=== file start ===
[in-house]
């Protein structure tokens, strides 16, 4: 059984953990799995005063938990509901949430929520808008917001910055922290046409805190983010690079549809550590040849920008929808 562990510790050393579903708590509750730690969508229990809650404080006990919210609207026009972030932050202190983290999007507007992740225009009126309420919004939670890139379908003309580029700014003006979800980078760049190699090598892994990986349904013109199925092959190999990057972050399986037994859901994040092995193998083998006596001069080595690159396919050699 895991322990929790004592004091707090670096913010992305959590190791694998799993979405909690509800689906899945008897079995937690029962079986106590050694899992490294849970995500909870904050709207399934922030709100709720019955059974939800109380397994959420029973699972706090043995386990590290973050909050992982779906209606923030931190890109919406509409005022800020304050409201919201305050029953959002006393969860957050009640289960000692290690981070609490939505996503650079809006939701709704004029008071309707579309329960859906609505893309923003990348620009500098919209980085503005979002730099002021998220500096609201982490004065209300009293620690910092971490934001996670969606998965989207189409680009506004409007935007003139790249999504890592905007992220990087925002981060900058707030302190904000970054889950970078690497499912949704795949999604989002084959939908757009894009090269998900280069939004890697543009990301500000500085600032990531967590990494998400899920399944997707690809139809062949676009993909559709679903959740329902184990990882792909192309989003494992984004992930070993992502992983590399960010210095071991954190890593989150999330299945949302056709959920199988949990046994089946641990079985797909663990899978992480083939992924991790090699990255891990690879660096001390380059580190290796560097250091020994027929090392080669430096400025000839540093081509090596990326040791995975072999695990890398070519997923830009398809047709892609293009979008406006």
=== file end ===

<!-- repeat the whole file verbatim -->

[in-house]
């Protein structure tokens, strides 16, 4: 059984953990799995005063938990509901949430929520808008917001910055922290046409805190983010690079549809550590040849920008929808 562990510790050393579903708590509750730690969508229990809650404080006990919210609207026009972030932050202190983290999007507007992740225009009126309420919004939670890139379908003309580029700014003006979800980078760049190699090598892994990986349904013109199925092959190999990057972050399986037994859901994040092995193998083998006596001069080595690159396919050699 895991322990929790004592004091707090670096913010992305959590190791694998799993979405909690509800689906899945008897079995937690029962079986106590050694899992490294849970995500909870904050709207399934922030709100709720019955059974939800109380397994959420029973699972706090043995386990590290973050909050992982779906209606923030931190890109919406509409005022800020304050409201919201305050029953959002006393969860957050009640289960000692290690981070609490939505996503650079809006939701709704004029008071309707579309329960859906609505893309923003990348620009500098919209980085503005979002730099002021998220500096609201982490004065209300009293620690910092971490934001996670969606998965989207189409680009506004409007935007003139790249999504890592905007992220990087925002981060900058707030302190904000970054889950970078690497499912949704795949999604989002084959939908757009894009090269998900280069939004890697543009990301500000500085600032990531967590990494998400899920399944997707690809139809062949676009993909559709679903959740329902184990990882792909192309989003494992984004992930070993992502992983590399960010210095071991954190890593989150999330299945949302056709959920199988949990046994089946641990079985797909663990899978992480083939992924991790090699990255891990690879660096001390380059580190290796560097250091020994027929090392080669430096400025000839540093081509090596990326040791995975072999695990890398070519997923830009398809047709892609293009979008406006």